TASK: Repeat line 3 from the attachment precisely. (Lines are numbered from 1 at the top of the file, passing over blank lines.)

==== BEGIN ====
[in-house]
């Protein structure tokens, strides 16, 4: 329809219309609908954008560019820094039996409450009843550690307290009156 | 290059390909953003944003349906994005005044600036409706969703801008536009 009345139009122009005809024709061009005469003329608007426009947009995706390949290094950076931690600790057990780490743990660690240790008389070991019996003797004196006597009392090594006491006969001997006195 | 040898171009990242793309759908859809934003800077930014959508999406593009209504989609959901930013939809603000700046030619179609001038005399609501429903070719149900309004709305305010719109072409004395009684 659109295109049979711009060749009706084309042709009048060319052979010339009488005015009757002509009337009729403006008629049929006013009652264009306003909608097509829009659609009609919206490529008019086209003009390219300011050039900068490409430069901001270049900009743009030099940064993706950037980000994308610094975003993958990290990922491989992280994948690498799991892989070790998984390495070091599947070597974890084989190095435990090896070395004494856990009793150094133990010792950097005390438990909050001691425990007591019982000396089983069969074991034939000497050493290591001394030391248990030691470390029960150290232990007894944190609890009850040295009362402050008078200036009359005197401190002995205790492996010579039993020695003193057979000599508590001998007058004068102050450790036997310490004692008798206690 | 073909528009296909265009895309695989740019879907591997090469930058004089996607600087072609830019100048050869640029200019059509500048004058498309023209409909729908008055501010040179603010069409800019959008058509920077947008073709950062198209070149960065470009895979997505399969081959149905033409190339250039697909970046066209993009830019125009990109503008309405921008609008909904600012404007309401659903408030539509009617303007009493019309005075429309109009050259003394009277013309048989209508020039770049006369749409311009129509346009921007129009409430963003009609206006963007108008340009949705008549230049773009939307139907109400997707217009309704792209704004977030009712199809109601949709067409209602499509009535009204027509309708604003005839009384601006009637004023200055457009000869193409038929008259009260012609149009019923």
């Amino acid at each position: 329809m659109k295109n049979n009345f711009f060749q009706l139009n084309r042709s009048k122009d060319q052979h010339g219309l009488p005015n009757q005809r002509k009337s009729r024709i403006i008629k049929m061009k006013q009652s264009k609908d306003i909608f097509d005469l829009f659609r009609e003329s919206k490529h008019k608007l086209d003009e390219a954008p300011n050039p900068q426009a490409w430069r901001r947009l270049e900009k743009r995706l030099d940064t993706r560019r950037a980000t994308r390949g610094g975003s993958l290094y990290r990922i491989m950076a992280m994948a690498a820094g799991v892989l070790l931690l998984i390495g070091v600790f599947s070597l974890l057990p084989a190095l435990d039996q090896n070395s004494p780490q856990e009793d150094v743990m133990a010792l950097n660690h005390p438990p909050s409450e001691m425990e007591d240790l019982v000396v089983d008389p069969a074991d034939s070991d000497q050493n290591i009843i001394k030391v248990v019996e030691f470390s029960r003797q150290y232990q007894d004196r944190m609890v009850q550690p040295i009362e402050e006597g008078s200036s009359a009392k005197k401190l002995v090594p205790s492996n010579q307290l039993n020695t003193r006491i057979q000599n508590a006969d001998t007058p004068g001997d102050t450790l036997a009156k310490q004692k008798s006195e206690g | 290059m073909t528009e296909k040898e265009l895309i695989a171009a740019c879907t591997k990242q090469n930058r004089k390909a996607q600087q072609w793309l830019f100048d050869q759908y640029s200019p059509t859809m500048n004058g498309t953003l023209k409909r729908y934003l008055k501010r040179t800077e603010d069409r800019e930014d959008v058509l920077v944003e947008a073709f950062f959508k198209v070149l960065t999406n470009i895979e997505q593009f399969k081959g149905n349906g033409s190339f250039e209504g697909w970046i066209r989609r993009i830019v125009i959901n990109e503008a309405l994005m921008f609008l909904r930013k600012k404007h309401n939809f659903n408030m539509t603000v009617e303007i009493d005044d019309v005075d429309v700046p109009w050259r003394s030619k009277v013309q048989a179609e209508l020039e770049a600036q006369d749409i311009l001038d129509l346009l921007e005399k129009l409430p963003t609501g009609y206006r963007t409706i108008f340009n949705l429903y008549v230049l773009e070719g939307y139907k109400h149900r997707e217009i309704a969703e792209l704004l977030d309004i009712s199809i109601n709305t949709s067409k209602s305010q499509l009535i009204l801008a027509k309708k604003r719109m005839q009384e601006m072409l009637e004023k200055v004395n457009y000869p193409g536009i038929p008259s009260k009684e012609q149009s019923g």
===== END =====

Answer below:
């Amino acid at each position: 329809m659109k295109n049979n009345f711009f060749q009706l139009n084309r042709s009048k122009d060319q052979h010339g219309l009488p005015n009757q005809r002509k009337s009729r024709i403006i008629k049929m061009k006013q009652s264009k609908d306003i909608f097509d005469l829009f659609r009609e003329s919206k490529h008019k608007l086209d003009e390219a954008p300011n050039p900068q426009a490409w430069r901001r947009l270049e900009k743009r995706l030099d940064t993706r560019r950037a980000t994308r390949g610094g975003s993958l290094y990290r990922i491989m950076a992280m994948a690498a820094g799991v892989l070790l931690l998984i390495g070091v600790f599947s070597l974890l057990p084989a190095l435990d039996q090896n070395s004494p780490q856990e009793d150094v743990m133990a010792l950097n660690h005390p438990p909050s409450e001691m425990e007591d240790l019982v000396v089983d008389p069969a074991d034939s070991d000497q050493n290591i009843i001394k030391v248990v019996e030691f470390s029960r003797q150290y232990q007894d004196r944190m609890v009850q550690p040295i009362e402050e006597g008078s200036s009359a009392k005197k401190l002995v090594p205790s492996n010579q307290l039993n020695t003193r006491i057979q000599n508590a006969d001998t007058p004068g001997d102050t450790l036997a009156k310490q004692k008798s006195e206690g | 290059m073909t528009e296909k040898e265009l895309i695989a171009a740019c879907t591997k990242q090469n930058r004089k390909a996607q600087q072609w793309l830019f100048d050869q759908y640029s200019p059509t859809m500048n004058g498309t953003l023209k409909r729908y934003l008055k501010r040179t800077e603010d069409r800019e930014d959008v058509l920077v944003e947008a073709f950062f959508k198209v070149l960065t999406n470009i895979e997505q593009f399969k081959g149905n349906g033409s190339f250039e209504g697909w970046i066209r989609r993009i830019v125009i959901n990109e503008a309405l994005m921008f609008l909904r930013k600012k404007h309401n939809f659903n408030m539509t603000v009617e303007i009493d005044d019309v005075d429309v700046p109009w050259r003394s030619k009277v013309q048989a179609e209508l020039e770049a600036q006369d749409i311009l001038d129509l346009l921007e005399k129009l409430p963003t609501g009609y206006r963007t409706i108008f340009n949705l429903y008549v230049l773009e070719g939307y139907k109400h149900r997707e217009i309704a969703e792209l704004l977030d309004i009712s199809i109601n709305t949709s067409k209602s305010q499509l009535i009204l801008a027509k309708k604003r719109m005839q009384e601006m072409l009637e004023k200055v004395n457009y000869p193409g536009i038929p008259s009260k009684e012609q149009s019923g």